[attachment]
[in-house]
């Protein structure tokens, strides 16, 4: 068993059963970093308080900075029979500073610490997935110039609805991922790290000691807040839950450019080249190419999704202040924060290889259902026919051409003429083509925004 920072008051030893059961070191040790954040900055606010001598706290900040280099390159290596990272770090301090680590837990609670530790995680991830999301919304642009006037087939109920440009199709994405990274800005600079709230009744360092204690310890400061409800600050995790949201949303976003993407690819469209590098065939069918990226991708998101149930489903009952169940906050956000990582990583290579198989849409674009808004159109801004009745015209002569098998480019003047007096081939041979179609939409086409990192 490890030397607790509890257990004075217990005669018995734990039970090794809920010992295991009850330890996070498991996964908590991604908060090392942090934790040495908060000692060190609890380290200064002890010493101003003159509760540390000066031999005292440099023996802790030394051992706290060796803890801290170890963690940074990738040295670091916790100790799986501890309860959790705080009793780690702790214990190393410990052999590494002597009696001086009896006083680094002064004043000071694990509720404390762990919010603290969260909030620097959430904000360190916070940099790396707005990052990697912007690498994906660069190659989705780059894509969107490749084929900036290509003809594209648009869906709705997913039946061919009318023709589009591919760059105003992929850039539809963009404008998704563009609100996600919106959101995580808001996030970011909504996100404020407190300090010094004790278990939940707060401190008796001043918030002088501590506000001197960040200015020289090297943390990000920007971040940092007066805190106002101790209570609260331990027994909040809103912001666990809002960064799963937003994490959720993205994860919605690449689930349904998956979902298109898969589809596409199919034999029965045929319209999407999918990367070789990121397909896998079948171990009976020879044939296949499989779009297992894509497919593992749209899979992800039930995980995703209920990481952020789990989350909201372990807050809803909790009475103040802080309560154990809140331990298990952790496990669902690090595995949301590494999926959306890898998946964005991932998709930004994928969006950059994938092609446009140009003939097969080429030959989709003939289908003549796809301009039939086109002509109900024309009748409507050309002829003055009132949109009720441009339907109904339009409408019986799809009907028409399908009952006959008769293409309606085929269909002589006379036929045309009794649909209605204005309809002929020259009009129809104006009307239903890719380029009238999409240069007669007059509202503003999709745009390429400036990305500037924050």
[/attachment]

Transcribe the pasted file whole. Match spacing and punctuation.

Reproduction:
[in-house]
């Protein structure tokens, strides 16, 4: 068993059963970093308080900075029979500073610490997935110039609805991922790290000691807040839950450019080249190419999704202040924060290889259902026919051409003429083509925004 920072008051030893059961070191040790954040900055606010001598706290900040280099390159290596990272770090301090680590837990609670530790995680991830999301919304642009006037087939109920440009199709994405990274800005600079709230009744360092204690310890400061409800600050995790949201949303976003993407690819469209590098065939069918990226991708998101149930489903009952169940906050956000990582990583290579198989849409674009808004159109801004009745015209002569098998480019003047007096081939041979179609939409086409990192 490890030397607790509890257990004075217990005669018995734990039970090794809920010992295991009850330890996070498991996964908590991604908060090392942090934790040495908060000692060190609890380290200064002890010493101003003159509760540390000066031999005292440099023996802790030394051992706290060796803890801290170890963690940074990738040295670091916790100790799986501890309860959790705080009793780690702790214990190393410990052999590494002597009696001086009896006083680094002064004043000071694990509720404390762990919010603290969260909030620097959430904000360190916070940099790396707005990052990697912007690498994906660069190659989705780059894509969107490749084929900036290509003809594209648009869906709705997913039946061919009318023709589009591919760059105003992929850039539809963009404008998704563009609100996600919106959101995580808001996030970011909504996100404020407190300090010094004790278990939940707060401190008796001043918030002088501590506000001197960040200015020289090297943390990000920007971040940092007066805190106002101790209570609260331990027994909040809103912001666990809002960064799963937003994490959720993205994860919605690449689930349904998956979902298109898969589809596409199919034999029965045929319209999407999918990367070789990121397909896998079948171990009976020879044939296949499989779009297992894509497919593992749209899979992800039930995980995703209920990481952020789990989350909201372990807050809803909790009475103040802080309560154990809140331990298990952790496990669902690090595995949301590494999926959306890898998946964005991932998709930004994928969006950059994938092609446009140009003939097969080429030959989709003939289908003549796809301009039939086109002509109900024309009748409507050309002829003055009132949109009720441009339907109904339009409408019986799809009907028409399908009952006959008769293409309606085929269909002589006379036929045309009794649909209605204005309809002929020259009009129809104006009307239903890719380029009238999409240069007669007059509202503003999709745009390429400036990305500037924050």